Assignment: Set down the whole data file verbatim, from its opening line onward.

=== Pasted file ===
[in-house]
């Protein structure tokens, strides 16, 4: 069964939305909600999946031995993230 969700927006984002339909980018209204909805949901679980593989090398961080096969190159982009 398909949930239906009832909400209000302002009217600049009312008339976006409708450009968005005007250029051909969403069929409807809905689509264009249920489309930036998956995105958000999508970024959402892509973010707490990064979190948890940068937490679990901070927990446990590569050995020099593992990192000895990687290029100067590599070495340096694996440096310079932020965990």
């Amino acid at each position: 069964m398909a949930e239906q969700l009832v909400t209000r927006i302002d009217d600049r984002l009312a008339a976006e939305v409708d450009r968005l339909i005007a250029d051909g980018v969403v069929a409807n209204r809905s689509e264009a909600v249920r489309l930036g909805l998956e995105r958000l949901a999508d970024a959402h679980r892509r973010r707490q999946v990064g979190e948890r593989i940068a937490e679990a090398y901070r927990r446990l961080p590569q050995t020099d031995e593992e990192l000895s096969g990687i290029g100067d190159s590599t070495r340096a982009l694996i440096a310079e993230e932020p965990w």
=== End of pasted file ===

[in-house]
């Protein structure tokens, strides 16, 4: 069964939305909600999946031995993230 969700927006984002339909980018209204909805949901679980593989090398961080096969190159982009 398909949930239906009832909400209000302002009217600049009312008339976006409708450009968005005007250029051909969403069929409807809905689509264009249920489309930036998956995105958000999508970024959402892509973010707490990064979190948890940068937490679990901070927990446990590569050995020099593992990192000895990687290029100067590599070495340096694996440096310079932020965990």
């Amino acid at each position: 069964m398909a949930e239906q969700l009832v909400t209000r927006i302002d009217d600049r984002l009312a008339a976006e939305v409708d450009r968005l339909i005007a250029d051909g980018v969403v069929a409807n209204r809905s689509e264009a909600v249920r489309l930036g909805l998956e995105r958000l949901a999508d970024a959402h679980r892509r973010r707490q999946v990064g979190e948890r593989i940068a937490e679990a090398y901070r927990r446990l961080p590569q050995t020099d031995e593992e990192l000895s096969g990687i290029g100067d190159s590599t070495r340096a982009l694996i440096a310079e993230e932020p965990w």